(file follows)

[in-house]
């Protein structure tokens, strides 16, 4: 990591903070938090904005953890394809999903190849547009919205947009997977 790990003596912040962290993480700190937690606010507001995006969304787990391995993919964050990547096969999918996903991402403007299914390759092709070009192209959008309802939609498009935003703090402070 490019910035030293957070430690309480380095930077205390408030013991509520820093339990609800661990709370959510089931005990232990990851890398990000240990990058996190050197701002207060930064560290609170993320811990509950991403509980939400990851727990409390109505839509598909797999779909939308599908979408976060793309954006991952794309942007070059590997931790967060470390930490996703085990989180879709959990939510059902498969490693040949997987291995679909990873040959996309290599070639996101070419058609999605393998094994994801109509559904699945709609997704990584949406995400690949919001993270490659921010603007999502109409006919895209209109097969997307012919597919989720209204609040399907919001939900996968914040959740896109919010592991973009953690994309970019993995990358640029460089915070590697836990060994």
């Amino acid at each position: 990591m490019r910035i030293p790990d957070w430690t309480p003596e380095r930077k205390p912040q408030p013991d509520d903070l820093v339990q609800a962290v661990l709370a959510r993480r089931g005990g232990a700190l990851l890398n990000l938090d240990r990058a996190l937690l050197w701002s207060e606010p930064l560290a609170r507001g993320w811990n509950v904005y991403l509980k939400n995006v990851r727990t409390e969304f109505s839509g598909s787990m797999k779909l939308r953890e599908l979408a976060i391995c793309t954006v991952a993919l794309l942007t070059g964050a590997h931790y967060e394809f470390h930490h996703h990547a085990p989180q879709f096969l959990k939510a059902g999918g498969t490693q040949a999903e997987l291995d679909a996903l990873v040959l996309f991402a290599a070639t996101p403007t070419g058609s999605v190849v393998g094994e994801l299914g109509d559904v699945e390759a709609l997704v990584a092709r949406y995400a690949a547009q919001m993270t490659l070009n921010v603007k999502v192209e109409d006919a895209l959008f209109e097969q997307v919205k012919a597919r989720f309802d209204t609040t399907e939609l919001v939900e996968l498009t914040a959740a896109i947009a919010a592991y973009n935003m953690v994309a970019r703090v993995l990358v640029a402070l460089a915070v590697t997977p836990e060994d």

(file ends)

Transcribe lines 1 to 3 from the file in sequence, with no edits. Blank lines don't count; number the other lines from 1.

[in-house]
């Protein structure tokens, strides 16, 4: 990591903070938090904005953890394809999903190849547009919205947009997977 790990003596912040962290993480700190937690606010507001995006969304787990391995993919964050990547096969999918996903991402403007299914390759092709070009192209959008309802939609498009935003703090402070 490019910035030293957070430690309480380095930077205390408030013991509520820093339990609800661990709370959510089931005990232990990851890398990000240990990058996190050197701002207060930064560290609170993320811990509950991403509980939400990851727990409390109505839509598909797999779909939308599908979408976060793309954006991952794309942007070059590997931790967060470390930490996703085990989180879709959990939510059902498969490693040949997987291995679909990873040959996309290599070639996101070419058609999605393998094994994801109509559904699945709609997704990584949406995400690949919001993270490659921010603007999502109409006919895209209109097969997307012919597919989720209204609040399907919001939900996968914040959740896109919010592991973009953690994309970019993995990358640029460089915070590697836990060994």
């Amino acid at each position: 990591m490019r910035i030293p790990d957070w430690t309480p003596e380095r930077k205390p912040q408030p013991d509520d903070l820093v339990q609800a962290v661990l709370a959510r993480r089931g005990g232990a700190l990851l890398n990000l938090d240990r990058a996190l937690l050197w701002s207060e606010p930064l560290a609170r507001g993320w811990n509950v904005y991403l509980k939400n995006v990851r727990t409390e969304f109505s839509g598909s787990m797999k779909l939308r953890e599908l979408a976060i391995c793309t954006v991952a993919l794309l942007t070059g964050a590997h931790y967060e394809f470390h930490h996703h990547a085990p989180q879709f096969l959990k939510a059902g999918g498969t490693q040949a999903e997987l291995d679909a996903l990873v040959l996309f991402a290599a070639t996101p403007t070419g058609s999605v190849v393998g094994e994801l299914g109509d559904v699945e390759a709609l997704v990584a092709r949406y995400a690949a547009q919001m993270t490659l070009n921010v603007k999502v192209e109409d006919a895209l959008f209109e097969q997307v919205k012919a597919r989720f309802d209204t609040t399907e939609l919001v939900e996968l498009t914040a959740a896109i947009a919010a592991y973009n935003m953690v994309a970019r703090v993995l990358v640029a402070l460089a915070v590697t997977p836990e060994d």